Chamade Pour Homme is Jean-Paul Guerlain’s masculine counterpart to his 1969 classic, Chamade. In its first incarnation it was launched as part of a limited edition Valentines Day set in 1999. Les Coeurs de Chamade consisted of two bottles that made up a heart, one for a female and one for her male partner. In 2007 the house reissued Chamade Pour Homme within its Les Parisiennes collection. A collection the company states are, “exclusive re-editions of fragrances that belong to the Guerlain heritage and that have been requested by their lovers, who are desperate of not being able to wear them anymore” (www.guerlain.com). Like many perfume fans that missed the almost silent release of Chamade Pour Homme in 1999, I first discovered the fragrance when it was reissued as part of Les Parisiennes. Although it contains all of the wonderful characteristics of a Guerlain fragrance, for me, Chamade Pour Homme stands apart from the other Guerlain masculines, perhaps due to the prominent use of florals Jean-Paul Guerlain incorporated into this elegant eau de toilette. The fragrance is now presented in Guerlain’s wood framed 100ml bottle instead of the 125ml bee bottle that differentiates the masculine Les Parisiennes from the feminines.
It is true Chamade Pour Homme shares similarities with the other masculine Les Parisienne, L’Ame d’un Heros, or its older brother Coriolan. But the same could be said for Arsene Lupin Voyou and to some degree even Mitsouko. Described as the Guerlinade, or the house’s DNA, it is very rare to see a perfume house that can create such a definitive thumbprint on every creation. Surely this is the result of having a family lineage of perfumers behind each creation, which is why Guerlain is a rarity, and I think an often-overlooked treasure in contemporary perfume. The fragrance is a stunning violet and hyacinth floral, rarely used in men’s perfume. The violet note at times is reminiscent of Christian Dior’s Fahrenheit, however Guerlain’s powdery sweet personality outshines any real connection to Dior’s classic that is thinner, greener and more transparent. The dense florals are lifted by subtle aldehydes I did not detect on skin but on paper become more apparent. As the fragrance settles nutmeg and black pepper bridge the journey from a dawn of golden buttery flowers to a dusk of powdery woods and leather.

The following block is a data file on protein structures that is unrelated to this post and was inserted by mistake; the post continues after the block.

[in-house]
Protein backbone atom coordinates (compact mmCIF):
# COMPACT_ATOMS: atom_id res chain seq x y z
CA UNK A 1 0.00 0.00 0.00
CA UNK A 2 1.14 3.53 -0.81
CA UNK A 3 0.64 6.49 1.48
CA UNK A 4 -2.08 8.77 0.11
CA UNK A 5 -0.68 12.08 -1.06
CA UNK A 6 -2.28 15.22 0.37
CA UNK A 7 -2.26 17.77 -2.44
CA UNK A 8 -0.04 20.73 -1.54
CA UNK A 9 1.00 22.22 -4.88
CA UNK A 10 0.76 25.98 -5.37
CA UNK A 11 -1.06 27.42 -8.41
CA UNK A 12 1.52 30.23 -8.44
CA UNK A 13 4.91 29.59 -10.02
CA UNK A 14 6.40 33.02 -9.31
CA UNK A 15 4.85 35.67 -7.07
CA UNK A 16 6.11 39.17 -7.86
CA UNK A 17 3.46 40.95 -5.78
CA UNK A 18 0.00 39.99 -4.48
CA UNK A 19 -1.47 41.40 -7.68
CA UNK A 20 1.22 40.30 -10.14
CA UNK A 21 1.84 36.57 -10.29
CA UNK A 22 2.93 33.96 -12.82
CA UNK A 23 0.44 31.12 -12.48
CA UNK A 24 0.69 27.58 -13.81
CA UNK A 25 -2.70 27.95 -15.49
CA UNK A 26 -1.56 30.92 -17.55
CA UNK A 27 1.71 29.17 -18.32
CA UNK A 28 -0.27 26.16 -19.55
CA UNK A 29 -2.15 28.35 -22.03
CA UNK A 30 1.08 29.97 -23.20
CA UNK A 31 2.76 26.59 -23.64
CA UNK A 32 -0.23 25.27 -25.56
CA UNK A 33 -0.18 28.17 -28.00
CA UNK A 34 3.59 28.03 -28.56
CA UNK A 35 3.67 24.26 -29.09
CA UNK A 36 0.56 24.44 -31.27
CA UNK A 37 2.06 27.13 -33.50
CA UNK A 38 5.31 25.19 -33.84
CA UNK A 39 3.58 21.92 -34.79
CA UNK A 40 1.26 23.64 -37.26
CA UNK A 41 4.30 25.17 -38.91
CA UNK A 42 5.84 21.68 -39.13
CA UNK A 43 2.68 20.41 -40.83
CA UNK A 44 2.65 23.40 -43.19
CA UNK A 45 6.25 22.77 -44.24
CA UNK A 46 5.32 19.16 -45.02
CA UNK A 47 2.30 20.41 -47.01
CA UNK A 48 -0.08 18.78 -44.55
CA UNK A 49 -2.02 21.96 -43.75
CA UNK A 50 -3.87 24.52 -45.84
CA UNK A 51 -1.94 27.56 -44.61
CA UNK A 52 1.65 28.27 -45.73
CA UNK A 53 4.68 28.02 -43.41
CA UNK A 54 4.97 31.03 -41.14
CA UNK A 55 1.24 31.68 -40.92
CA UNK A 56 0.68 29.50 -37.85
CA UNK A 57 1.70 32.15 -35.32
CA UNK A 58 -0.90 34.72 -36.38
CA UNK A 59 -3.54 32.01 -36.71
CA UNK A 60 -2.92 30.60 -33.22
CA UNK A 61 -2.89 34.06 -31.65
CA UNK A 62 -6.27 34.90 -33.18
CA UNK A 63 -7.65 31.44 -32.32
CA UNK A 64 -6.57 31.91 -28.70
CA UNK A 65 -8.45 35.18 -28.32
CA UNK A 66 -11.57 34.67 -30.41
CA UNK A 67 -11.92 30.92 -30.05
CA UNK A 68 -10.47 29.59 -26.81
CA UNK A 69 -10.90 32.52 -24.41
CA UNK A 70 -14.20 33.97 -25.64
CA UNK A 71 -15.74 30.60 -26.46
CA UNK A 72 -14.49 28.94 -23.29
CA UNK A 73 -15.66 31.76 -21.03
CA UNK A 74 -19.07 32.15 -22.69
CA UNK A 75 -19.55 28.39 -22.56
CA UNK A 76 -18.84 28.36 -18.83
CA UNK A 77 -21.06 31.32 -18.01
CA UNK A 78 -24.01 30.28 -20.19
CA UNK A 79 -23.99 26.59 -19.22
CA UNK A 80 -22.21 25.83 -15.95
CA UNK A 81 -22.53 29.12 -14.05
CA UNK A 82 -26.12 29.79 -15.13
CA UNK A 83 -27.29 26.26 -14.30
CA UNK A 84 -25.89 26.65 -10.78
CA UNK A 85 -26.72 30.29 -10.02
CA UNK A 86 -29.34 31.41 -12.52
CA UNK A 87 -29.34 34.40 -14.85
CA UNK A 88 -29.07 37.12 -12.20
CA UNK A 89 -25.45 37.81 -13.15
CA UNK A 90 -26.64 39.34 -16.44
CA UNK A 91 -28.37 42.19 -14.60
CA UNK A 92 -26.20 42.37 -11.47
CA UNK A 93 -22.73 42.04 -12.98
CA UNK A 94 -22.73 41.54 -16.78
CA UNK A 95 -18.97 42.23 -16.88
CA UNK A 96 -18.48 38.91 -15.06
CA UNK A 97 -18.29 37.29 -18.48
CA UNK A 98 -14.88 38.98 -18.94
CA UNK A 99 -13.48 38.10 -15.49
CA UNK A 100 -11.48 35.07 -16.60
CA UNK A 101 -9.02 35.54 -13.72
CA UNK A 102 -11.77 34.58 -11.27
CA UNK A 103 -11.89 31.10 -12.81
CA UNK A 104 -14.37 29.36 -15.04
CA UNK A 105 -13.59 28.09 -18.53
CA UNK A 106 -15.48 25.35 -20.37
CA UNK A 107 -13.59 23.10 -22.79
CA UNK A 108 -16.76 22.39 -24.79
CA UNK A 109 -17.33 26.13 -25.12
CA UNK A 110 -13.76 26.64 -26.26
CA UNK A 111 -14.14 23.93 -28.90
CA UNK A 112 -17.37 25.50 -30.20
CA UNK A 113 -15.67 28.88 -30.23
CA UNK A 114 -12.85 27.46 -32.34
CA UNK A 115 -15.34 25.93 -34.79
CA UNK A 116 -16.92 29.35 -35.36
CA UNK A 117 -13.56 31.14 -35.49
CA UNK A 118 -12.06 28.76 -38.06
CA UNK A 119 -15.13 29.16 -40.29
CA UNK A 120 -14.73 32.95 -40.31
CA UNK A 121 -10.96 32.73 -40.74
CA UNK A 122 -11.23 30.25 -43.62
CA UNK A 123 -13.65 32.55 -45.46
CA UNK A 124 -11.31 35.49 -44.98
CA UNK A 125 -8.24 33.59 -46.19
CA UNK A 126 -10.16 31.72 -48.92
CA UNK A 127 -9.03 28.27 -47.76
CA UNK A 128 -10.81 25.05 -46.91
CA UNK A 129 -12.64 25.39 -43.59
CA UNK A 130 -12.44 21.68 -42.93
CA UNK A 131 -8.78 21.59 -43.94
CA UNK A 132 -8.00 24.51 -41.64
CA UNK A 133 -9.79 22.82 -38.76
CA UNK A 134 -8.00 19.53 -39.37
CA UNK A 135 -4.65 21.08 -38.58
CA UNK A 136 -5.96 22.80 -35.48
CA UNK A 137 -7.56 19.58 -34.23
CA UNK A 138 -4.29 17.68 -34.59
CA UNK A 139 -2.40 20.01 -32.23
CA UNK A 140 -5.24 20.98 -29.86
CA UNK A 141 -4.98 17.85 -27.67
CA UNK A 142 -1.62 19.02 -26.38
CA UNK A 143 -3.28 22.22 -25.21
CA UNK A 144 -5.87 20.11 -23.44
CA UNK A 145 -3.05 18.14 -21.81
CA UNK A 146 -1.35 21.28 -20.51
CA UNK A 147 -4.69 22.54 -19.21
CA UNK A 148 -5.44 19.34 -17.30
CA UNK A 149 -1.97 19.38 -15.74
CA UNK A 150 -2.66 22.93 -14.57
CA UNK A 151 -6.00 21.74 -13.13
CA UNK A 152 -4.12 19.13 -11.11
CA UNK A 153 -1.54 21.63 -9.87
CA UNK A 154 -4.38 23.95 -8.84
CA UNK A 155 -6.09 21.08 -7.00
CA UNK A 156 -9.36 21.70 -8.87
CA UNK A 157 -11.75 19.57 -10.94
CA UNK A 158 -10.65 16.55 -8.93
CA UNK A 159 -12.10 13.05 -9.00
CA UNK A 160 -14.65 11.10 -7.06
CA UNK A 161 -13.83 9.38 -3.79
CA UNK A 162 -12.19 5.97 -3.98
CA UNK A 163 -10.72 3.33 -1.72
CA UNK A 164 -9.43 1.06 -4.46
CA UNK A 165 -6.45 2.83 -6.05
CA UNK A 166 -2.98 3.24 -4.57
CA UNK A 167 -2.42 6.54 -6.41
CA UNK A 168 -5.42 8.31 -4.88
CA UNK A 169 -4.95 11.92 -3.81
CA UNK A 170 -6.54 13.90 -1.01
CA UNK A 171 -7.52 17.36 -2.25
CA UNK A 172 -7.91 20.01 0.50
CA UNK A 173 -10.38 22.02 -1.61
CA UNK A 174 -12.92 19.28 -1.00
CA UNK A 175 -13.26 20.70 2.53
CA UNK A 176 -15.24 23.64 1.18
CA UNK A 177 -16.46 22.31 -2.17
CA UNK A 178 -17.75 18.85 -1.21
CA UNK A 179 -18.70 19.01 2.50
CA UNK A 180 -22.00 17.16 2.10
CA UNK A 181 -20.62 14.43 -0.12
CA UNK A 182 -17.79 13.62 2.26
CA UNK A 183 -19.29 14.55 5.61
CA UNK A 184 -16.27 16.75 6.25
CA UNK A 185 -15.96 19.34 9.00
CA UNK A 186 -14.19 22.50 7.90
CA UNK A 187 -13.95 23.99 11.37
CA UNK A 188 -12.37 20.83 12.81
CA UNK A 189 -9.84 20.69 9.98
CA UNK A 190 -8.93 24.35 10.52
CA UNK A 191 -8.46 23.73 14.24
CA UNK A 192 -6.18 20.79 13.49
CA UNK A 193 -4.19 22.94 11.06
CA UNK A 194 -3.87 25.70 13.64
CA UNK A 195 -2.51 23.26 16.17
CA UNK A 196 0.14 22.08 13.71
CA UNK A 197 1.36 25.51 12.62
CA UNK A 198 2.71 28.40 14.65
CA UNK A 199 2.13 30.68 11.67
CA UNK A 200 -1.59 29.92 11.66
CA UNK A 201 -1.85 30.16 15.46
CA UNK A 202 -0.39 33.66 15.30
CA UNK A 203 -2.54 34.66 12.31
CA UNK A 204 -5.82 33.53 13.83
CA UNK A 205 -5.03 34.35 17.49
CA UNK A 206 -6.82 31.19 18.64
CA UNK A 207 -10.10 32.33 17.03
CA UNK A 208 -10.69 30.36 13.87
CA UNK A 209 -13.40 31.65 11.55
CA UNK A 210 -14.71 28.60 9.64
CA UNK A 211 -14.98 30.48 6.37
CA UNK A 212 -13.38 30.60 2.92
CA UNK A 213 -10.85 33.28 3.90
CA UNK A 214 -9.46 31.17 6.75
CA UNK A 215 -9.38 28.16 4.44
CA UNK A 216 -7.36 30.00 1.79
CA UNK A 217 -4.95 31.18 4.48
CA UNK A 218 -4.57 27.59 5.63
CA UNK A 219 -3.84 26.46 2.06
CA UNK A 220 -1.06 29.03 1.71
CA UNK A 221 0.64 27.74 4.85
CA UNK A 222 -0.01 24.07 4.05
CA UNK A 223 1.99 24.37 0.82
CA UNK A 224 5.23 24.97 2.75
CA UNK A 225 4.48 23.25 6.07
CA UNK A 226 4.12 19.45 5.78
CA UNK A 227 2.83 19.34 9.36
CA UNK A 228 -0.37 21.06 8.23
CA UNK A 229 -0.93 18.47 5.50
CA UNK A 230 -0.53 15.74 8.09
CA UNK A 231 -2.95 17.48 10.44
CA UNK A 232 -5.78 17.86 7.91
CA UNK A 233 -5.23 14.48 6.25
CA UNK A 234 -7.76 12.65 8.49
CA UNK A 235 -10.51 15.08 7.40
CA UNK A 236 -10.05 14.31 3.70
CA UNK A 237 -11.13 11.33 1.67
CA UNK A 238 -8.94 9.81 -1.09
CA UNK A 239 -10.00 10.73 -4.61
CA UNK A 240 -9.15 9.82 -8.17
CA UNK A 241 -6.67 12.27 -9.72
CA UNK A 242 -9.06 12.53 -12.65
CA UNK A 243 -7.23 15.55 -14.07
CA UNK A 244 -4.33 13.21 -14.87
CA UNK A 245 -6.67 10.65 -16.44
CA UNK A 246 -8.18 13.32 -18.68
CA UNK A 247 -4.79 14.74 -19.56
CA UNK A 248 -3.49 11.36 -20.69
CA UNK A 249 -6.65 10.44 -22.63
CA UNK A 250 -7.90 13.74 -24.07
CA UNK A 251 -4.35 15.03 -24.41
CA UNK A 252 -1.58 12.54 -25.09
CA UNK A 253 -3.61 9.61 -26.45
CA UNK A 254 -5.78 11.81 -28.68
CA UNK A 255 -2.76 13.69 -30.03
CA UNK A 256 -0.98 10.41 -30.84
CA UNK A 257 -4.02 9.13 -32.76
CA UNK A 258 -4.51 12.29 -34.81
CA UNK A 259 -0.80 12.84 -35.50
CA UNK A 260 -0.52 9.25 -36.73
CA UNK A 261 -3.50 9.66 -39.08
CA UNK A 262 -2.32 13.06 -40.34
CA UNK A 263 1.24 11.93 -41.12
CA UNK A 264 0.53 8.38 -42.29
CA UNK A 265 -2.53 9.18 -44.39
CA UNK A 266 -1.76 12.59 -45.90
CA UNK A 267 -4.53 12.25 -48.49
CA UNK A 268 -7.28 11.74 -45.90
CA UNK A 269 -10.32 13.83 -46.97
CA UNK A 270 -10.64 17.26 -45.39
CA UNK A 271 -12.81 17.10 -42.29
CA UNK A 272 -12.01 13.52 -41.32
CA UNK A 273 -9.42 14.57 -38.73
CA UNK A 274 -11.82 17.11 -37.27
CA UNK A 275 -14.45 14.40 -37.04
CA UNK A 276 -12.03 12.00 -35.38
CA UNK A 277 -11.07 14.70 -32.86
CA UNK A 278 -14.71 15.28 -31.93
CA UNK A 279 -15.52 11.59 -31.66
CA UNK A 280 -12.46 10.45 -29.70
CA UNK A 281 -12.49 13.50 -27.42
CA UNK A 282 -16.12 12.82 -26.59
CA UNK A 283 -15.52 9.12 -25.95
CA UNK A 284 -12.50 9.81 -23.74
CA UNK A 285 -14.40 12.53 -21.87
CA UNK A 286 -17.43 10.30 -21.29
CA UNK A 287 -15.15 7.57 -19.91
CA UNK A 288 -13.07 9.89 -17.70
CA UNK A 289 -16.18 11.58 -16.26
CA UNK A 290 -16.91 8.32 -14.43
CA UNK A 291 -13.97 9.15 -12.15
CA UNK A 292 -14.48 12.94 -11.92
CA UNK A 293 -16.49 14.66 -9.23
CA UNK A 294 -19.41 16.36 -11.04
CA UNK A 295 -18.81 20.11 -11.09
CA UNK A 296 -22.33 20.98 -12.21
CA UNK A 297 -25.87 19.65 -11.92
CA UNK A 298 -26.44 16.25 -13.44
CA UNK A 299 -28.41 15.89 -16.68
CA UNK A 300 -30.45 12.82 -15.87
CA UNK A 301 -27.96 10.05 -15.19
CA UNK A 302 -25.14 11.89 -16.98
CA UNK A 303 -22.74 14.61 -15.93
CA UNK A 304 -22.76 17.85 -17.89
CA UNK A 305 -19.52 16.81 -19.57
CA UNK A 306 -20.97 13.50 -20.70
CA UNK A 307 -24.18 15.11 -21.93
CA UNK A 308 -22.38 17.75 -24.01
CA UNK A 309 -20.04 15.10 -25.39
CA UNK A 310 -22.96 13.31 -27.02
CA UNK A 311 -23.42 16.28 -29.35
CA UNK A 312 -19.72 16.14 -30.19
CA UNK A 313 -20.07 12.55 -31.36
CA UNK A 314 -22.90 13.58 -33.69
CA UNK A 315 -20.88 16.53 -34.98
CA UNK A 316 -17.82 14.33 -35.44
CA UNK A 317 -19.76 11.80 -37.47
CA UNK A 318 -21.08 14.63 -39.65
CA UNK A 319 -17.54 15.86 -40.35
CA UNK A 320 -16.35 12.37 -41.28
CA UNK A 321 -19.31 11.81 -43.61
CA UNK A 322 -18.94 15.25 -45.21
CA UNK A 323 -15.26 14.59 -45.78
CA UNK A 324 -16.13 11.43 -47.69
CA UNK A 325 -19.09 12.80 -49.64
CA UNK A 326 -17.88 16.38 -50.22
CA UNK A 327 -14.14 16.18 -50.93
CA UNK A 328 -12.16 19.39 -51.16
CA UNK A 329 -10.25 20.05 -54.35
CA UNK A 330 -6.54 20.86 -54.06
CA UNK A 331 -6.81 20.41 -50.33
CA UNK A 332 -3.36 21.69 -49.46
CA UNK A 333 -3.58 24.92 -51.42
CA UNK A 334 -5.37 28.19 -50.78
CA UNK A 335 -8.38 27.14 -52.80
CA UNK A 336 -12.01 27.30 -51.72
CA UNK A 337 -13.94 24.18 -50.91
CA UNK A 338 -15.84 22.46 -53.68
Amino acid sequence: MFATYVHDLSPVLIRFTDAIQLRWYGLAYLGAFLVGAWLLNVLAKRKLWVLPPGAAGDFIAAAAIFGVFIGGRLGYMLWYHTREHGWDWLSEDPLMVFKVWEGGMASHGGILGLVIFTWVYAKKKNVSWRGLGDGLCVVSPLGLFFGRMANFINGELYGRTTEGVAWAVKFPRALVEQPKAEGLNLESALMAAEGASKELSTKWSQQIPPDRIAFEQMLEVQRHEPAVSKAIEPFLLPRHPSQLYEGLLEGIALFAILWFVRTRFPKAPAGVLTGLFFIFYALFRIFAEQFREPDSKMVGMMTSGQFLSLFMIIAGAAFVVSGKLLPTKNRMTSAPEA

Unlike other male Guerlains that are masculine and somewhat sporty (more polo playing aristocracy than suburban football on the weekend ‘sporty’), Chamade Pour Homme has a cultured feel to it. It reminds me of the sort of fragrance a guy would wear to dinner to meet his girlfriend’s parents for the first time (if he was serious about the girl). Without too much fuss it says you are refined and perhaps a little old fashioned. Men who are attracted to the Guerlian feminines will be happy to know they have created something just for you. It even has ‘Pour Homme’ written on the bottle so your masculinity will not be compromised.
Perfumer: Jean-Paul Guerlain, Mathilde Laurent
Bottle designer: Pochet et du Courval studio
Release date: 2007
Typology (via Fragrances of the World): Woods